By switching ‘bait,’ biologists trick plants’ bacterial defense into attacking virus

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Science Daily.

Scientists at Indiana University have modified a plant gene that normally fights bacterial infection to confer resistance to a virus.

The method, described in a paper to be published Feb. 12 in the journal Science, is the first time a plant’s innate defense system has been altered to deliver resistance to a new disease. It is also the subject of a patent filing by the IU Research and Technology Corp.

“Our results suggest this method, which involves a single, minor alteration to an existing gene, is broadly applicable to a wide swath of diseases affecting plants of economic importance,” said Roger Innes, professor in the IU Bloomington College of Arts and Sciences’ Department of Biology, who led the study.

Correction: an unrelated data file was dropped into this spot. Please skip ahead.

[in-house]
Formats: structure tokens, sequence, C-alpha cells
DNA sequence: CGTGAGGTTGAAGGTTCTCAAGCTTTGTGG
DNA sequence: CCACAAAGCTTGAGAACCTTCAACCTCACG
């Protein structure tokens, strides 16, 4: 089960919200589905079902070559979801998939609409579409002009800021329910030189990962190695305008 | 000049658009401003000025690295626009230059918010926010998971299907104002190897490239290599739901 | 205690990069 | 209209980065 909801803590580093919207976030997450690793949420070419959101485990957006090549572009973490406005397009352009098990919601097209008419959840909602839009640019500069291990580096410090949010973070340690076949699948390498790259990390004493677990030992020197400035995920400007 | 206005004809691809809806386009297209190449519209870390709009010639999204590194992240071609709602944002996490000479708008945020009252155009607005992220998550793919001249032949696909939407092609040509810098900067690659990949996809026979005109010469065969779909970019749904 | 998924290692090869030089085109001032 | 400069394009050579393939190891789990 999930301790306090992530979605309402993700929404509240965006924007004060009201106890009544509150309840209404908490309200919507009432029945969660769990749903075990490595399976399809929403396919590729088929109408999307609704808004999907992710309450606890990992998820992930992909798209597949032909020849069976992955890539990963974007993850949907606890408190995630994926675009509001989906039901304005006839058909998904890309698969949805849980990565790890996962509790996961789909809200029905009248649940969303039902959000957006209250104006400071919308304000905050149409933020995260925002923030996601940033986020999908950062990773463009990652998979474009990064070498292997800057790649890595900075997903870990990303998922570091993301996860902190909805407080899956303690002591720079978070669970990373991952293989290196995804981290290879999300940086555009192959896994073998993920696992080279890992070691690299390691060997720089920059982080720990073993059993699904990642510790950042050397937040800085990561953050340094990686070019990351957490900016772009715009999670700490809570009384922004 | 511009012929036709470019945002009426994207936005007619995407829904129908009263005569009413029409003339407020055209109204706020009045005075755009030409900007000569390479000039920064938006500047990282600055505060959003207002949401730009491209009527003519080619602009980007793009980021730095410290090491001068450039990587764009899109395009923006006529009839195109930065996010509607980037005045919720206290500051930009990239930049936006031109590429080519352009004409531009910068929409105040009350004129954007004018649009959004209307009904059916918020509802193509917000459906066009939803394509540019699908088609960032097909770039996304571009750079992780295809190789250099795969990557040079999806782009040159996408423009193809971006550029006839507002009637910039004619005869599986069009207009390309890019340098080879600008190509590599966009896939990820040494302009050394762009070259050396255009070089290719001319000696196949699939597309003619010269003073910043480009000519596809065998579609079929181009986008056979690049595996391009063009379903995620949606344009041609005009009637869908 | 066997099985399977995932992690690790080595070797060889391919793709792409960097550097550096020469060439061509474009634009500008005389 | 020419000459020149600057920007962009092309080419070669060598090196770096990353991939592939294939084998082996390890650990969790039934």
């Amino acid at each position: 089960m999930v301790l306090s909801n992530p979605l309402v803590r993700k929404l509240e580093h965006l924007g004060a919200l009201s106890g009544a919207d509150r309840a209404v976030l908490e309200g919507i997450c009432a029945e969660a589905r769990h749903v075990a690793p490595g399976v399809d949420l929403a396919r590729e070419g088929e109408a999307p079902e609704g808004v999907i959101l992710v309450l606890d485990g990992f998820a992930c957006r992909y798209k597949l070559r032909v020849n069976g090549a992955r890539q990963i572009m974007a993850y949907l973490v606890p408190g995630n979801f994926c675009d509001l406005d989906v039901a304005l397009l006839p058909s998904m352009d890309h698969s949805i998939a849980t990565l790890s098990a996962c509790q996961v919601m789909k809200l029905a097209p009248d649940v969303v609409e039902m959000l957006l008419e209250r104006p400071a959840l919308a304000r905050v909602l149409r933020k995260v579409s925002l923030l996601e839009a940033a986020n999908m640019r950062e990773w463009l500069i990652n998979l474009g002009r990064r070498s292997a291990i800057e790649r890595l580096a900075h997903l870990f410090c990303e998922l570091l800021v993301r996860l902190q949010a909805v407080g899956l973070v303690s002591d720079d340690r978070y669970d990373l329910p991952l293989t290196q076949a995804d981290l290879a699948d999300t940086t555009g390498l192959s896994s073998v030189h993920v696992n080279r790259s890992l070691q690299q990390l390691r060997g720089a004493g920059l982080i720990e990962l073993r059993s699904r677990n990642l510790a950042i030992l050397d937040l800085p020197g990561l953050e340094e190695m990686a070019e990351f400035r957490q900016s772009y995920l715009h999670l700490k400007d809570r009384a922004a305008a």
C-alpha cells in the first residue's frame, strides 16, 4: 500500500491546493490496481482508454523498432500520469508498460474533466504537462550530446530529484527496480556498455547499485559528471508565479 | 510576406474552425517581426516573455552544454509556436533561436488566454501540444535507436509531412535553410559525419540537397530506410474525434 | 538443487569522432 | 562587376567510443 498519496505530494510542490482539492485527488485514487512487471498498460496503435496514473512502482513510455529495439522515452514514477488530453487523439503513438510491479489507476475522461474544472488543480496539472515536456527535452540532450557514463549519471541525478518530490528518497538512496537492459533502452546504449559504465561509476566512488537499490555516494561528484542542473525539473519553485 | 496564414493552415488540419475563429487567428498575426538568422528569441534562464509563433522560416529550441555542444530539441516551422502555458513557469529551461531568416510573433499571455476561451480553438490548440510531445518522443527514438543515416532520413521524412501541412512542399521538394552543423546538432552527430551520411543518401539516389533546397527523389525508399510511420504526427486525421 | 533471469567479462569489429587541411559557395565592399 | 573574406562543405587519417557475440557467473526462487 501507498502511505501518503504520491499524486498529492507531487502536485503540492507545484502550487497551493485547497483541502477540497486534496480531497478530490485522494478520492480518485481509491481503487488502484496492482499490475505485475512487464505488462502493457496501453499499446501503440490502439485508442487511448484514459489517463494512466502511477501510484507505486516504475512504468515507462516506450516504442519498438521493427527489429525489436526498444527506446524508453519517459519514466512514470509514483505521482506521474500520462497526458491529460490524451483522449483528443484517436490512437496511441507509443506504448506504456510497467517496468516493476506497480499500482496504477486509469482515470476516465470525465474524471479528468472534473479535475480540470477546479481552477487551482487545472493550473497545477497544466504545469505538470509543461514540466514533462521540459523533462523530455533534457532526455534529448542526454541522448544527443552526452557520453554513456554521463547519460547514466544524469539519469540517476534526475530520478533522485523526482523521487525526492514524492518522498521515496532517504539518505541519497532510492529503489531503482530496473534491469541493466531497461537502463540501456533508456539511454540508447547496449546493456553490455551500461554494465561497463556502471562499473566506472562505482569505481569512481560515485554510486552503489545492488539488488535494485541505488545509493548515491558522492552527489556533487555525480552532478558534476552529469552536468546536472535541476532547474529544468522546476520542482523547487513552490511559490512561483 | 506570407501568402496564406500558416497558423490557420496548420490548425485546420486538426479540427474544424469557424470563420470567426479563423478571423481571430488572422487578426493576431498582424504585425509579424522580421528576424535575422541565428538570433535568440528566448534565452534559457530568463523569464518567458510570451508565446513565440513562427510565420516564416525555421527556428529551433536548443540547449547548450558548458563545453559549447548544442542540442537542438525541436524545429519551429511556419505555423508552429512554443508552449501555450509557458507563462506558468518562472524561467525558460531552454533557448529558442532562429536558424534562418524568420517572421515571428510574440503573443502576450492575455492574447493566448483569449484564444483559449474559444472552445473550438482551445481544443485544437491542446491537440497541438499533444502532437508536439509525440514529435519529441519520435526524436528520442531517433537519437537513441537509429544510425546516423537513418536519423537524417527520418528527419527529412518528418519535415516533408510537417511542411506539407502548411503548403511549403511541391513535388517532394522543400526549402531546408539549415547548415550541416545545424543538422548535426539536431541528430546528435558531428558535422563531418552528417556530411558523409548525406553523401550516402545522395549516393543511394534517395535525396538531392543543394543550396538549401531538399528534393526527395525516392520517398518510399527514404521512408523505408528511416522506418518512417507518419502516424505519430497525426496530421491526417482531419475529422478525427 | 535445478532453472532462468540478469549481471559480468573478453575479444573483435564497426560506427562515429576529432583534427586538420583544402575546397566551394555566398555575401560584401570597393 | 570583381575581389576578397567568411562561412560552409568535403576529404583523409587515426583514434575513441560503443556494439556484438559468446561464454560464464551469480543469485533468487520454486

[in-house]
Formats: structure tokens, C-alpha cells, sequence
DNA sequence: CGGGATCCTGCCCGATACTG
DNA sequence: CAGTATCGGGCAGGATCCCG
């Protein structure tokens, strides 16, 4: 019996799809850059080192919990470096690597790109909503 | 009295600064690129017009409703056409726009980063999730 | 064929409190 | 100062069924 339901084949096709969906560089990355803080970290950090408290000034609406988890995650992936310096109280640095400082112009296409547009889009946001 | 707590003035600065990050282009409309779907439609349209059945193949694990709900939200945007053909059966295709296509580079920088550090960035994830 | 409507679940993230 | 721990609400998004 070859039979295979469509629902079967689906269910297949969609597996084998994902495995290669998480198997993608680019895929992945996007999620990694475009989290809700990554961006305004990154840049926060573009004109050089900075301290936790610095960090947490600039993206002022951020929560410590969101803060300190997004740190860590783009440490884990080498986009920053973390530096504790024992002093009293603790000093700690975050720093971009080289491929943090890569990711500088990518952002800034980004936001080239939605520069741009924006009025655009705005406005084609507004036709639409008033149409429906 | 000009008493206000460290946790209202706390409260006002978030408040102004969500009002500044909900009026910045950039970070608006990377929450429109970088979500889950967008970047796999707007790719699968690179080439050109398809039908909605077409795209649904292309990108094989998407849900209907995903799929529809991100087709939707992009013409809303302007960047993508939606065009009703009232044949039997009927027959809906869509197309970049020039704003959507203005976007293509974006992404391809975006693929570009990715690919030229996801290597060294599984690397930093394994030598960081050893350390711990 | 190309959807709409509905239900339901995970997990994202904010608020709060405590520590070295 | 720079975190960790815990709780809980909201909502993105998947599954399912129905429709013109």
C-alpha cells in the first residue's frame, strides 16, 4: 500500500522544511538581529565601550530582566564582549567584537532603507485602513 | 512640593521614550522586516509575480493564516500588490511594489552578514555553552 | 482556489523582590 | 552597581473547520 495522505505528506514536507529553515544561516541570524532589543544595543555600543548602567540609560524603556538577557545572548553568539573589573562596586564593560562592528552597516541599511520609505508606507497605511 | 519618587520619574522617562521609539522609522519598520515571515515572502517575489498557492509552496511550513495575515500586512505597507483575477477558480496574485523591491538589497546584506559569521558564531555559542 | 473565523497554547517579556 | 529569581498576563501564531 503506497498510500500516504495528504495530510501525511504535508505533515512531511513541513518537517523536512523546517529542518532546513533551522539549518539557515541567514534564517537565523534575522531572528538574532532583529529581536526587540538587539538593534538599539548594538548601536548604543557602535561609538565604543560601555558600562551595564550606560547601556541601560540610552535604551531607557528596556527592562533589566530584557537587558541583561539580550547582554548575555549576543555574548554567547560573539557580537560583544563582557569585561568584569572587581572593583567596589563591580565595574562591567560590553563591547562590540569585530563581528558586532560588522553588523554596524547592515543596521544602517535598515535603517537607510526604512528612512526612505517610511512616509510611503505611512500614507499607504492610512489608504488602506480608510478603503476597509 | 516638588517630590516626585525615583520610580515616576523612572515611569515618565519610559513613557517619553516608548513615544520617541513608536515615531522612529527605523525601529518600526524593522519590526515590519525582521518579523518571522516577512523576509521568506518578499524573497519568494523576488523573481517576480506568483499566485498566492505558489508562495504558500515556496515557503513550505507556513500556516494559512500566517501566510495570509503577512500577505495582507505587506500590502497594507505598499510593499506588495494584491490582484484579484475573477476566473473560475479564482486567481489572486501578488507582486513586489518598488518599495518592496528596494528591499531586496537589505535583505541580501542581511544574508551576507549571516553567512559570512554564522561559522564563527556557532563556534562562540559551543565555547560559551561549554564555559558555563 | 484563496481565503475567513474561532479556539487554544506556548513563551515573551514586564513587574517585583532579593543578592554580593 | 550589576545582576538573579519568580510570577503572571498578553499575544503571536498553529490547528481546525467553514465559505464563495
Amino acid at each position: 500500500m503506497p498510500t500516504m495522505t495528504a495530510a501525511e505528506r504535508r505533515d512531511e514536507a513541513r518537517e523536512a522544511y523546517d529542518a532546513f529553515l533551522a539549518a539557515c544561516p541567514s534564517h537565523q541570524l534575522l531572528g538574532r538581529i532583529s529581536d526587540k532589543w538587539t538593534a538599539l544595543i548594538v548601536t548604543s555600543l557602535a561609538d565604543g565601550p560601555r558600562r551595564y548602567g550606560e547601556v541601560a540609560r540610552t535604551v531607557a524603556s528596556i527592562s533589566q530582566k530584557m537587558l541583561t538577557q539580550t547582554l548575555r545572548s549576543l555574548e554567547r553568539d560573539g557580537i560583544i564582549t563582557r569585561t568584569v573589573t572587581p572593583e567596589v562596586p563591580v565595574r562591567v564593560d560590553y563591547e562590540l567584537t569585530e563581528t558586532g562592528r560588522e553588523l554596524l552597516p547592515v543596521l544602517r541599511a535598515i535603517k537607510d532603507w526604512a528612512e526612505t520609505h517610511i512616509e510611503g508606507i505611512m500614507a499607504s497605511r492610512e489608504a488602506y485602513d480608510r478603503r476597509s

This not only includes viral and bacterial infections but also diseases caused by fungi, oomycetes — fungus-like microorganisms that caused the Irish potato famine — and nematode worms. Globally, crop diseases affect billions of people each year through lost revenue and food supply.

The results are the outcome of nearly 20 years of investigation into plant immunity by Innes.

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